Studio Photography Basics

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My presentation on
"Basic Studio photography" conducted at Studio XPOZ, Bangalore on 24th July 2010.

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Studio Photography Basics

  1. 1. WorkshoponStudio Photography<br />By<br />Suvajit<br />jeet_sen@yahoo.co.in<br />17th July 2010<br />Bangalore<br />
  2. 2. Topics<br />Principles of Artificial Lighting<br />Basic Studio Lighting<br />Portrait lighting<br />Studio lighting and Exposure<br />
  3. 3. Principles of artificial lighting<br />Why use artificial light?<br />Lack of adequate natural light<br />Take control of the light<br />Make a photograph; don’t just take it.<br />Shooting with artificial light is like:<br /> “Sculpting with LIGHT”<br />
  4. 4. Basic goal of artificial lighting<br />Bring out the 3D quality of the subject(s)<br /><ul><li>By reproducing the highlights and shadows as produced under natural light
  5. 5. By revealing surface textures</li></li></ul><li>Basic Studio Lighting<br />Categories of studio light<br />Basic four light setup<br />Studio lighting tools<br />
  6. 6. Categories of studio light<br />Continuous<br />+ Cheap<br /> + See what the light is doing <br /> - Produces more heat than light<br /> - Not balanced to daylight<br />Flash<br />+ Balanced to daylight (5500K)<br />+ Saves power<br />
  7. 7. Basic four light setup<br />Key Light(M)<br />The main light source/ brightest light source<br />Fill light (F)<br />Soften the shadows formed by Key light<br />Background light(B1)<br />Lights background and not the subject<br />Accent lights(H, B2)<br />Adds a rim light to separate subject from background.<br />Also called “kicker light”<br />
  8. 8. Steps in preparing lighting setup<br />Decide on general effect<br />visualize; determine type/direction/angle of light<br />2. Add the key light(s)<br />- create dominant set of highlight & shadows<br />3. Place the fill lights<br />- Adjust light ratio to obtain desired effect<br />4. Separate subject from background<br /> - Add background light<br /> - Add kicker light (optional)<br /> - Subject should not be close to background (min 5 feet)<br /> - Lights should not add to any secondary highlight or shadows<br />5. Make final adjustments<br />- take sample shot, analyze and readjust<br /> - look out for unwanted highlights/shadows, catchlights<br />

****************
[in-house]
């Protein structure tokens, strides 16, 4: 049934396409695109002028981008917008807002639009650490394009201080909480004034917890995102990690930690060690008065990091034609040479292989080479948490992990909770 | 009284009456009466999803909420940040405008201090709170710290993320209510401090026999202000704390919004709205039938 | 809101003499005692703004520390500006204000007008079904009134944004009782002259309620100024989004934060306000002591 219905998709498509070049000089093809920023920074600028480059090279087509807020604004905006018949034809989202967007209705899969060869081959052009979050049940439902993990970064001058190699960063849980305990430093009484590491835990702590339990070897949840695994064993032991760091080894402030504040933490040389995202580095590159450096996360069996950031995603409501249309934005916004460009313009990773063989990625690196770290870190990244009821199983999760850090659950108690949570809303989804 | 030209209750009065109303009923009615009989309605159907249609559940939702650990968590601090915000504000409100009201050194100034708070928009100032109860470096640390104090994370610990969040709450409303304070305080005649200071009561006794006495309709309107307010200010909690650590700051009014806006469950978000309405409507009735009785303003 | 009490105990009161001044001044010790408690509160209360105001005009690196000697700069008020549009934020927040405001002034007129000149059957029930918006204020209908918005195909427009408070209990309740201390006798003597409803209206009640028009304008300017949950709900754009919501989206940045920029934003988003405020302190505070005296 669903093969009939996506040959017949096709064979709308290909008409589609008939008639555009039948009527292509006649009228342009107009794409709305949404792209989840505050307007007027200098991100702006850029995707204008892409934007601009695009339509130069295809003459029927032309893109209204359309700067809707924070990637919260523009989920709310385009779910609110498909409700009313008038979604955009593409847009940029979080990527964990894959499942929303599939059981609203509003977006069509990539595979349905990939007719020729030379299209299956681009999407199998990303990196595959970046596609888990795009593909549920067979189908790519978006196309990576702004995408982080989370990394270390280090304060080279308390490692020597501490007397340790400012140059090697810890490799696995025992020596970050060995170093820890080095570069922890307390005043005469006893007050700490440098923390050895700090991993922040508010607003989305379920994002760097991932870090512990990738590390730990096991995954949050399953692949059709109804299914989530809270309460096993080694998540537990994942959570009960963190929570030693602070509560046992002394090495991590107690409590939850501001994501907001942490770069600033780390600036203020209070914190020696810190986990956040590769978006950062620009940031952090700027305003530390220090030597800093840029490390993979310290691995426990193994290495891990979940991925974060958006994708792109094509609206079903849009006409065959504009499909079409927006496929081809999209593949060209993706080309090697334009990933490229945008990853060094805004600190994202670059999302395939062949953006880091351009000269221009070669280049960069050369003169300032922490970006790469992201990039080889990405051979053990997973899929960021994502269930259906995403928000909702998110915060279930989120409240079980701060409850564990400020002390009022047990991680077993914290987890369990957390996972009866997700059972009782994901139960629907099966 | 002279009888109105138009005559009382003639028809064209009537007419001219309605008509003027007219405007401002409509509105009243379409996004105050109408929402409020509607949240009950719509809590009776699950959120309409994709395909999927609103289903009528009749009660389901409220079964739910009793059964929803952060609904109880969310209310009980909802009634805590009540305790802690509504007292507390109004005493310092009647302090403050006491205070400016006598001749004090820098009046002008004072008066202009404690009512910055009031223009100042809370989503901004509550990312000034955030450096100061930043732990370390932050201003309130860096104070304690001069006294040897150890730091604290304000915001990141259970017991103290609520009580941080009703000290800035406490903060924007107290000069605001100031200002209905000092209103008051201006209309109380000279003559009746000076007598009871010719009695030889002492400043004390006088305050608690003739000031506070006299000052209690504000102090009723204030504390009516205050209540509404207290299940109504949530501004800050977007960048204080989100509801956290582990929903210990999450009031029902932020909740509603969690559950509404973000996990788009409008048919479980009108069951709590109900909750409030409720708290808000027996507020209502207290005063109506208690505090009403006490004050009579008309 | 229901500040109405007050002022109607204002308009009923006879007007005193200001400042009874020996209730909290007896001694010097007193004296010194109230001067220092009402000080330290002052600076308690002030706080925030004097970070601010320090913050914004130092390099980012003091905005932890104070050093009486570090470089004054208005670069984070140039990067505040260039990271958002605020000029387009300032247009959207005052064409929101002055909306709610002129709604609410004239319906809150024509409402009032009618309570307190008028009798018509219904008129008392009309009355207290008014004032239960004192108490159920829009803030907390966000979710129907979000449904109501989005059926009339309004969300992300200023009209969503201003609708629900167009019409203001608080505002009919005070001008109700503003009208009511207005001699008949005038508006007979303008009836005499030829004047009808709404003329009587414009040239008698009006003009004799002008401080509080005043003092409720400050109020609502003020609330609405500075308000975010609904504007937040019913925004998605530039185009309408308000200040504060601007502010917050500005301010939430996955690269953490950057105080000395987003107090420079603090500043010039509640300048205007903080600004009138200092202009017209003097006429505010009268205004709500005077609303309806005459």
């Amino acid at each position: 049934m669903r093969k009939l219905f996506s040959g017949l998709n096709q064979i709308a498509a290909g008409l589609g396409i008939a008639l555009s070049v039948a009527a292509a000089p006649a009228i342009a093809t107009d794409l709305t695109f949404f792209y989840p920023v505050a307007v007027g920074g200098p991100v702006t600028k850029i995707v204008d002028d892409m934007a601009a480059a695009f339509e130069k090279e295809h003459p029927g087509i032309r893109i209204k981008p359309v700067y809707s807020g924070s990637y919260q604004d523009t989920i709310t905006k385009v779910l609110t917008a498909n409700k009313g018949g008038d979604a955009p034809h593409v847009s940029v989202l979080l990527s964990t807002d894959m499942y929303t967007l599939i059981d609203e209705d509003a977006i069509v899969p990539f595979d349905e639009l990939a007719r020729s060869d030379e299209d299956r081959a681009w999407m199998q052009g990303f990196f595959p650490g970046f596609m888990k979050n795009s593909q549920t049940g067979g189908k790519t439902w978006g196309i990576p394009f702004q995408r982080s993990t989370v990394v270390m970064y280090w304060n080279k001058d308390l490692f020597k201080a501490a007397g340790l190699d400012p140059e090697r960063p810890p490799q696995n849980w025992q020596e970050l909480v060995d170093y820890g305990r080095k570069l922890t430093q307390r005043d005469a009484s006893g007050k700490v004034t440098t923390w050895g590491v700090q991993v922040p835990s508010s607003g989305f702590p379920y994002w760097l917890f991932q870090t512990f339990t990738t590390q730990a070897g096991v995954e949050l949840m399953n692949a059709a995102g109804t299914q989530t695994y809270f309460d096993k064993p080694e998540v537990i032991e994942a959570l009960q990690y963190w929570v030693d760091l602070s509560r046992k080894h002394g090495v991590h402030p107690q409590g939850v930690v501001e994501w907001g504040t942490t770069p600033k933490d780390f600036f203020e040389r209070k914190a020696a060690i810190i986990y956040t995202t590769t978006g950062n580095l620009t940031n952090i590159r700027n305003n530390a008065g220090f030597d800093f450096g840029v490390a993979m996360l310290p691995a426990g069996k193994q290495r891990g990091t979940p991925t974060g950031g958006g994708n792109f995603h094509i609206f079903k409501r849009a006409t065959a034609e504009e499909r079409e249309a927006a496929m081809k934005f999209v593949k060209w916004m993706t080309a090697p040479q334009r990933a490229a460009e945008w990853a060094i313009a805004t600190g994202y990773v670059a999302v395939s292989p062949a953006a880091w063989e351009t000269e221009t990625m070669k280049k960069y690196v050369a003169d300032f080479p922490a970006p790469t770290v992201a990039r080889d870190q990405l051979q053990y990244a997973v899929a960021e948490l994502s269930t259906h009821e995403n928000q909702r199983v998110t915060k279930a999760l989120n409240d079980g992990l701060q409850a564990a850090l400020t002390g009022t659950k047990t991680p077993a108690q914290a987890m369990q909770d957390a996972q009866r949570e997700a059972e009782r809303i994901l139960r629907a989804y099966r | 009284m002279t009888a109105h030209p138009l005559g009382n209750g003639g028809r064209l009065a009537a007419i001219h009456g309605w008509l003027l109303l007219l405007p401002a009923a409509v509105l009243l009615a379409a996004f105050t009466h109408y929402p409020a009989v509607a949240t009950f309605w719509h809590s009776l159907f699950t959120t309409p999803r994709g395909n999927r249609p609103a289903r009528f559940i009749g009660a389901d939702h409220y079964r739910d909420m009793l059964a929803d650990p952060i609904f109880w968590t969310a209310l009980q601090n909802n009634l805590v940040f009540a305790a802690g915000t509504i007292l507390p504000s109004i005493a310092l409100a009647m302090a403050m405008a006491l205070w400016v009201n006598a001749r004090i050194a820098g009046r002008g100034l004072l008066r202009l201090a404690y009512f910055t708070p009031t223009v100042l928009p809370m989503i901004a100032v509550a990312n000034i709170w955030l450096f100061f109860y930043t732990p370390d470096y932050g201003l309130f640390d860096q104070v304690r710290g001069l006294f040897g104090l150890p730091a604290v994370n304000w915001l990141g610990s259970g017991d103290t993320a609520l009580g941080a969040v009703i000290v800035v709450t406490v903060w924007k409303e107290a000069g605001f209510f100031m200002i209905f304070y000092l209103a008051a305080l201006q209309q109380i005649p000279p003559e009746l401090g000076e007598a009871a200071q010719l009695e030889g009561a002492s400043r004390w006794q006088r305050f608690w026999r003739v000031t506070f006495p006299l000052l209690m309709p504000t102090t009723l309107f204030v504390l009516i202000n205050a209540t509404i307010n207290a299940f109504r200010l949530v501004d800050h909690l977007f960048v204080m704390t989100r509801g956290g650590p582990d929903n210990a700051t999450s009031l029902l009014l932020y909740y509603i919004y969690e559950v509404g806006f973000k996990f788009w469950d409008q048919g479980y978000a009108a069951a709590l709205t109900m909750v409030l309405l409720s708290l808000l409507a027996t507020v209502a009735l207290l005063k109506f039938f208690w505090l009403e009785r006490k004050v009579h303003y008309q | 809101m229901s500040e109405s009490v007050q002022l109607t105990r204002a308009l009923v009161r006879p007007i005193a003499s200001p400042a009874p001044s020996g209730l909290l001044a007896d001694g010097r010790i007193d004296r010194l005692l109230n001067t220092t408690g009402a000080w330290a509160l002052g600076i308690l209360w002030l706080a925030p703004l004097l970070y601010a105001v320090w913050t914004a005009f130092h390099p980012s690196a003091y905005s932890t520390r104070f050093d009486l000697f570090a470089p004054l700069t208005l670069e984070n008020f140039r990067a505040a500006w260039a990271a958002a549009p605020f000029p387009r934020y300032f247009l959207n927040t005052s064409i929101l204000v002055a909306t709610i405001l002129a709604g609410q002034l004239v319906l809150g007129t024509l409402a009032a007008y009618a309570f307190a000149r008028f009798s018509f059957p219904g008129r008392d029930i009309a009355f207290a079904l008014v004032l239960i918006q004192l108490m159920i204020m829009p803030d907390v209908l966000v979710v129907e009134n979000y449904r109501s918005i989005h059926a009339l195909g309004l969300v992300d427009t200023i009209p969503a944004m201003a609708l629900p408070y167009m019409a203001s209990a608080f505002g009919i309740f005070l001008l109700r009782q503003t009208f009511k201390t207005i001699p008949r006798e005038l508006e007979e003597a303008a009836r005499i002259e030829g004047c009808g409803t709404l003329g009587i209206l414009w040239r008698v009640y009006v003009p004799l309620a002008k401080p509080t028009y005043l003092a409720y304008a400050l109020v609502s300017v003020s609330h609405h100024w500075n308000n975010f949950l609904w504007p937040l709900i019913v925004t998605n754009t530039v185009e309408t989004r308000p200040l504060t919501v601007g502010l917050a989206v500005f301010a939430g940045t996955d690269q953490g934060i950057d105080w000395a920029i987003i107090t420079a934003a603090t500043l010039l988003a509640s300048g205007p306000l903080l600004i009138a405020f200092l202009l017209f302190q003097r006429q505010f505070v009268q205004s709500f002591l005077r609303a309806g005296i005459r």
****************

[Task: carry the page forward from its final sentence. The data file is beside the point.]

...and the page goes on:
9. 9. Studio equipments<br />Light Source <br />Studio lights<br />Tripods/Stands<br />Triggers<br />Light Modifiers<br />Diffusers<br />Umbrella<br />Soft Box (normal, strip, octabox)<br />Deflectors<br />Reflectors<br />Snoot<br />Grid<br />Barn door<br />Color gels<br />Light meter<br />Accessories<br />Backdrop<br />Props<br />
  10. 10. Portrait lighting<br />Rembrandt<br />Loop<br />Butterfly<br />Split<br />Broad <br />Short<br />
  11. 11. Rembrandt lighting<br />Source : http://tips.romanzolin.com<br />
  12. 12. Loop lighting<br />Source : http://tips.romanzolin.com<br />
  13. 13. Butterfly lighting<br />Source : http://tips.romanzolin.com<br />
  14. 14. Split lighting<br />Source : http://tips.romanzolin.com<br />
  15. 15. Broad lighting<br />Source : http://tips.romanzolin.com<br />
  16. 16. Short lighting<br />Source : http://tips.romanzolin.com<br />
  17. 17. Exposure in studio lighting<br />Shutter speed in camera has no control on exposure as your camera cannot shoot faster than your camera SYNC speed, it is 1/200.<br />Exposure can be controlled by :<br />1. The power of the light<br />2. Aperture of the lens<br />3. ISO setting<br />
  18. 18. How to control studio light power<br />Controls on Light system ( Full, ½, ¼, 1/8 )<br />Distance of light from subject. <br />Inverse Square Law applies here ( so if you move your subject from 3 feet away to 6 feet away, your light power will reduce by 4 times or you will need four times more light)<br />
  19. 19. Aperture and f stops<br />For aperture control under studio lights, same principle applies.<br />Exposure halves by increase in each f-stop <br />f/8, Full power @ ISO 200 will give <br />same exposure as<br /> f/5.6, ½ power @ ISO 200<br />The full f stops are<br />2.8 4 5.6 8 11 16 22<br />
  20. 20. References<br />www.studiolighting.net<br />www.strobist.com<br />

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